Rod Collins is the Director of Innovation at Optimity Advisors, a national management consulting firm. Rod is leading expert on the next generation of business management. He works with executives who understand that managing great change means changing how we manage. Rod helps business leaders leverage the power of innovation and collaboration to drive extraordinary performance in a world of accelerating change and escalating complexity. Rod is the former Chief Operating Executive of the Blue Cross Blue Shield Federal Employee Program, one of the nation's largest and most successful business alliances, which today has over $28 billion in annual revenues. Under his leadership, the business experienced its greatest five-year growth period in its 52-year history, as year after year, it set new records for operational and financial performance.

Rod's most recent book is Wiki Management: A Revolutionary New Model for a Rapidly Changing and Collaborative World. His previous book, Leadership in a Wiki World: Leveraging Collective Knowledge to Make the Leap to Extraordinary Performance, won the 2011 EVVY book award for Business/Finance.  


Healthcare PlexusCalls

Wednesday, February 19, 2014- 1-2 PM ET

Minimally Disruptive Medicine 
Guest: Victor Montori



Physicians sometimes wonder, "Why don't my patients follow the instructions I give them?" Patients sometimes wonder why their physician can't just give them a quick treatment that will make them well. But chronic disease is the epidemic of our times, and usually requires lifetime management. Much of that management must be done by the patient, who will need to find a way to fit medical and lab appointments, exercise, medications and dietary changes, into a life already busy with family and work.

Victor Montori, a professor of medicine at Mayo Clinic, Carl May, a professor of medical sociology at Newcastle University and Francis Mair, a professor of primary care research at University of Glasgow, decided to explore this issue, the burden of treatment, by learning from patients, especially the patients with multiple chronic comorbidities or cognitive impairment-two groups that are often excluded from studies examining adherence. Among those they talked with were a man who in the previous two years had visited specialist clinics for appointments, tests and treatment 54 times, the equivalent of a full day every two weeks. They discovered a woman whose doctors had prescribed medications to be taken at 11 separate times during the day, and she was having trouble managing this.

From this experience they began developing principles for "minimally disruptive medicine." You can learn more from a blog on the topic, a WSJ interview with Dr. Montori, or this musical (and factual) version. Read Dr. Montori's complete bio.  


Next Healthcare PlexusCall, March 19, 2014 - Listening to the Patient with guest Sally Okun.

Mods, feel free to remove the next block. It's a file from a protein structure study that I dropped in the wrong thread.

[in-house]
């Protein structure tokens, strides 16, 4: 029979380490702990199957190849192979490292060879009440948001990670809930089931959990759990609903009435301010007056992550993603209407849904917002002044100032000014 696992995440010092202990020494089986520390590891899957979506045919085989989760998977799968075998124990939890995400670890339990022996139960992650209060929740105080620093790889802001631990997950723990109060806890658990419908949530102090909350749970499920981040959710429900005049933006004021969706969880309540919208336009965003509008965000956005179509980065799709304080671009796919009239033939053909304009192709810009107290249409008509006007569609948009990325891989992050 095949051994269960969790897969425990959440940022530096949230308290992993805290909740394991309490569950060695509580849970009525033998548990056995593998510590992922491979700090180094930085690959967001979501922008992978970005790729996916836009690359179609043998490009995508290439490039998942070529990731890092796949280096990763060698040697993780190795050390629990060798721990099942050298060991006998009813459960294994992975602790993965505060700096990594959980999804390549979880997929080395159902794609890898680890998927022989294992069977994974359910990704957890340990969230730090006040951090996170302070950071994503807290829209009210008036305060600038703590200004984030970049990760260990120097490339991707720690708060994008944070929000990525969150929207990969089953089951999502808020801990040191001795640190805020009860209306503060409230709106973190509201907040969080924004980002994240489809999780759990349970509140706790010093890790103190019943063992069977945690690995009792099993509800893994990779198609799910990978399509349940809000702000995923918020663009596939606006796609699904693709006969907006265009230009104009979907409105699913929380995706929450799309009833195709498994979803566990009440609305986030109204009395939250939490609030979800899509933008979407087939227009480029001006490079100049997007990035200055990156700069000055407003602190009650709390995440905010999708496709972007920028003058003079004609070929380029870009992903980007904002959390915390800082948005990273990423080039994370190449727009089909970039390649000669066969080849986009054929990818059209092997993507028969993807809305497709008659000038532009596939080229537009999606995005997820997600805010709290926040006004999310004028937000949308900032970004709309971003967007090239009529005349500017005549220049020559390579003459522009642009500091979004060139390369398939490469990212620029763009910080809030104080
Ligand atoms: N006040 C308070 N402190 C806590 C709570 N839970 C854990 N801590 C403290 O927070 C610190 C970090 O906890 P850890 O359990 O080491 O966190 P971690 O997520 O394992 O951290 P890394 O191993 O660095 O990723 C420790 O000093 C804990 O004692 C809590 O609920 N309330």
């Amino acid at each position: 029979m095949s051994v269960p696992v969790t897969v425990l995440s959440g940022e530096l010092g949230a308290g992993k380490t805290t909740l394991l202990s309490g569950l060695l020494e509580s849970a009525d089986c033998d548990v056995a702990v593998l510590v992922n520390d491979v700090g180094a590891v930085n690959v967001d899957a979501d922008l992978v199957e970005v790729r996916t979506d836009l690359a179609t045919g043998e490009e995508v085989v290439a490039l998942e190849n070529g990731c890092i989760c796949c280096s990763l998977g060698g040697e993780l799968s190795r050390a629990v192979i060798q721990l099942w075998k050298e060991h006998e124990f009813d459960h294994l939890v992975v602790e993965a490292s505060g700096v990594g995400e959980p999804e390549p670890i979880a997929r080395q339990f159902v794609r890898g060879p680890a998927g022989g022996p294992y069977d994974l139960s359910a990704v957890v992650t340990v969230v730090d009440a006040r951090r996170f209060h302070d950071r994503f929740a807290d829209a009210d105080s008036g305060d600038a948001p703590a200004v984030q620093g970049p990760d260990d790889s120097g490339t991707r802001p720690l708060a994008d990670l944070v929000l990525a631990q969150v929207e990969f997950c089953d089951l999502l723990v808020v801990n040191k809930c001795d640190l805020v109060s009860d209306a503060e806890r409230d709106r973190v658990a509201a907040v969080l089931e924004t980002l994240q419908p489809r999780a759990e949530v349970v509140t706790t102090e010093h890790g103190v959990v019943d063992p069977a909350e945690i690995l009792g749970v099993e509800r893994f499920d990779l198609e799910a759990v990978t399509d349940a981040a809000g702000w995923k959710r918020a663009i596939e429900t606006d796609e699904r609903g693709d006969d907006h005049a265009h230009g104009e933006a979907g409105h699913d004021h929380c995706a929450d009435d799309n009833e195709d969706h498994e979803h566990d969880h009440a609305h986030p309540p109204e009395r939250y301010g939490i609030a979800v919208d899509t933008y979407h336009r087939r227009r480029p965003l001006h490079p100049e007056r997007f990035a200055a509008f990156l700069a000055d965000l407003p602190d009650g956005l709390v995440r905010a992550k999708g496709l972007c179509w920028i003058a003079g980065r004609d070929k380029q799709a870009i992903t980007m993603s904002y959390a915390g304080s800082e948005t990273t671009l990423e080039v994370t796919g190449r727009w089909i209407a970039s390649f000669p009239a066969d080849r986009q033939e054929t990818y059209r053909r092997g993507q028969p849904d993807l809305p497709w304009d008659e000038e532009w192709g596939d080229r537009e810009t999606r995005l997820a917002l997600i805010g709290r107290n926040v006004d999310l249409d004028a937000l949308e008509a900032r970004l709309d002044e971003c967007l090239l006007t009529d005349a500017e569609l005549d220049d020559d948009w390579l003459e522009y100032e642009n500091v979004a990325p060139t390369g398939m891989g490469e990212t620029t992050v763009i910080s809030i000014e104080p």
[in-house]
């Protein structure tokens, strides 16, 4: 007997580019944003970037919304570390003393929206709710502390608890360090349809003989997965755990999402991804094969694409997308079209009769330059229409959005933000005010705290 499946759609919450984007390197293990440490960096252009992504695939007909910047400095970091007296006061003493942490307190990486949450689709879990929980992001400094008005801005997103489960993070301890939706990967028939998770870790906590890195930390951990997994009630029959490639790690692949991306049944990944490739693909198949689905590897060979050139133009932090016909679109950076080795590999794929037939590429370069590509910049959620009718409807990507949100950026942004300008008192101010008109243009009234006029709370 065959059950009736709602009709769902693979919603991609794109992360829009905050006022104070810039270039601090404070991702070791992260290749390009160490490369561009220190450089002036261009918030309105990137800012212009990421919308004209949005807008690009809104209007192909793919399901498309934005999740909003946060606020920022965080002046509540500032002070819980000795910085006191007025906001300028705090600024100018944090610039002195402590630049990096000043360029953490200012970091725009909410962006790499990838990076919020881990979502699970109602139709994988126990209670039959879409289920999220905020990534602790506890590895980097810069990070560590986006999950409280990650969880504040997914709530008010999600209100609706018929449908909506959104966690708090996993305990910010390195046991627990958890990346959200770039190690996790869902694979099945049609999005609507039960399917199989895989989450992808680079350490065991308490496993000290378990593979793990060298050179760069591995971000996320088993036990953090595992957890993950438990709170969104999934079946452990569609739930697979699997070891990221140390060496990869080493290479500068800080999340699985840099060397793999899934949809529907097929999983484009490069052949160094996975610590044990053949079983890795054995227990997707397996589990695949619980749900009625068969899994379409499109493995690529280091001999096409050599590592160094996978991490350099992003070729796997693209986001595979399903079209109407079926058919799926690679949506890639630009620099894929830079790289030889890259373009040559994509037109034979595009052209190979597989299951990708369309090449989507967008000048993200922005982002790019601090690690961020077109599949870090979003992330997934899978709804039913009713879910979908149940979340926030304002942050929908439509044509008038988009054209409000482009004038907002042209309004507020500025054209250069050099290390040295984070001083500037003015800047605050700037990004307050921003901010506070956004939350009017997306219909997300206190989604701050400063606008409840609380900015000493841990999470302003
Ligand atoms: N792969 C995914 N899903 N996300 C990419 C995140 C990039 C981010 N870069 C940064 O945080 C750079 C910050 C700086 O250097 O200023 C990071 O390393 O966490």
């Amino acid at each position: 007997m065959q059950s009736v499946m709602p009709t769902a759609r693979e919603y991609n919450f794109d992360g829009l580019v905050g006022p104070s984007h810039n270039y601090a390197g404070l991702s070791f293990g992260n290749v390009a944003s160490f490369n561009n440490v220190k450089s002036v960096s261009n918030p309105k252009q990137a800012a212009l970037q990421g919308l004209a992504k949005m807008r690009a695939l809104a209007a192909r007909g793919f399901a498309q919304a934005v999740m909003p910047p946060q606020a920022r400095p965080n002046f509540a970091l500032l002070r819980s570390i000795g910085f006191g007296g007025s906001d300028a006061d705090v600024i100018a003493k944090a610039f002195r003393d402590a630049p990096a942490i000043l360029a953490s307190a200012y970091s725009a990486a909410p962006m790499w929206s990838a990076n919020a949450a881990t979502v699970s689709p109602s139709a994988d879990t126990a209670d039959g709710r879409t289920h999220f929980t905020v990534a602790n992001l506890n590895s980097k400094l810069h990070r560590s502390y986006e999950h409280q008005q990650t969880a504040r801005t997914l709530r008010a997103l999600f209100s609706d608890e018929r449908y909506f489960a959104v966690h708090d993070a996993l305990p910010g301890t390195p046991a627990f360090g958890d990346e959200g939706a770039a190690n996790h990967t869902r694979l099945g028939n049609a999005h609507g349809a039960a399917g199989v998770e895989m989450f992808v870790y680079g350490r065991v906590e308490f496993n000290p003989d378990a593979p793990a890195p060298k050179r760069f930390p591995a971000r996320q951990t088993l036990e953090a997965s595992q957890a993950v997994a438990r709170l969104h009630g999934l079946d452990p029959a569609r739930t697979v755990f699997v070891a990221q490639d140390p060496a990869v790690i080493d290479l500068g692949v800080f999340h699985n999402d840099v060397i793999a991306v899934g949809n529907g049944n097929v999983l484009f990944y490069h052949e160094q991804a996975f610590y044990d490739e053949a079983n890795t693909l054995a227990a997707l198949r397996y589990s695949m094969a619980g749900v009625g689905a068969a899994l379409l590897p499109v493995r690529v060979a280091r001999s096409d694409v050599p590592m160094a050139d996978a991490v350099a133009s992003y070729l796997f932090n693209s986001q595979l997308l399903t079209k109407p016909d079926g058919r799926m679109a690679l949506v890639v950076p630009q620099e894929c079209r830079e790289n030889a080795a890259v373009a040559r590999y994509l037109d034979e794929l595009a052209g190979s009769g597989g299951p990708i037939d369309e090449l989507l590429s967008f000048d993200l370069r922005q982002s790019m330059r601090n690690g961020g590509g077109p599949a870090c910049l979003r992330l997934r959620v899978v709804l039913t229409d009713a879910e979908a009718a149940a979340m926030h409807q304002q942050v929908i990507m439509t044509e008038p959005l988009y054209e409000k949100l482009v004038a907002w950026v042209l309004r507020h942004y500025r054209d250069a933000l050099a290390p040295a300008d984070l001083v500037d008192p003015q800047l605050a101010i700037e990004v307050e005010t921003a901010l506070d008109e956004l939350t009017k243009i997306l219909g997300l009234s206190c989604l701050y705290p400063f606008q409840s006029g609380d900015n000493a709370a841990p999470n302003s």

Friday, February 28, 2014- 1-2 PM ET

Innovative Scientist Empowers Patients Battling Rare Diseases 
Guests: Jimmy Lin and Trish Silber



Some 7,000 rare genetic diseases afflict about 30 million Americans and 250 million people world wide. Dr. Jimmy Lin, physician, computational geneticist, and oncology researcher, thought there had to be a way to help families struggling to find treatments for children with unusual and poorly understood conditions. Many families are finding a way through Dr. Lin's creative uses of high technology, crowd-funding, and help from friends and colleagues in science, medicine and academia.


Jimmy Lin, MD, PhD, MHS, is a 2012 TED Fellow and Founder & President of Rare Genomics Institute, the world's first platform to enable communities to leverage cutting-edge biotechnology to advance understanding of rare diseases. Partnering with top medical institutions, such as Harvard, Yale, Johns Hopkins, and Stanford, RGI helps custom design personalized research projects for diseases so rare that no organization exists to help. Previously, Dr. Lin was a medical school faculty member at the Washington University in St. Louis and, while at Johns Hopkins, led the computational analysis of the first ever exome sequencing studies for any human disease. He has numerous publications in Science, Nature Genetics, Nature Biotechnology, and Cell and has been featured in Forbes, Bloomberg Businessweek, Wall Street Journal, Washington Post, BBC, TIME, CNN, and the Huffington Post.


Trish Silber is president of Aliniad Consulting Partners, Inc., a Washington D.C.-based consulting firm focused on strategy, leadership, and organizational change. Her expertise is in executive coaching and in leading system-wide strategy and change efforts from a complexity perspective. She has over 25 years of experience consulting to businesses, government and non-profits. Trish earned an MBA from Santa Clara University and a BA in behavioral psychology from Connecticut College. She served on the faculty of the George Washington University graduate program on leadership coaching from 2001 to 2006. Trish is a former board member for Plexus Institute and currently serves on the board of the National Environmental Education Foundation and on the Advisory Council of The Leadership Sanctuary. She is a TED Fellow coach and participated in the 2012 and 2013 SupporTED Collaboratoria.



Audio from all PlexusCall series is available by searching the iTunes store for plexuscalls. Or, visit under Resources/Call Series.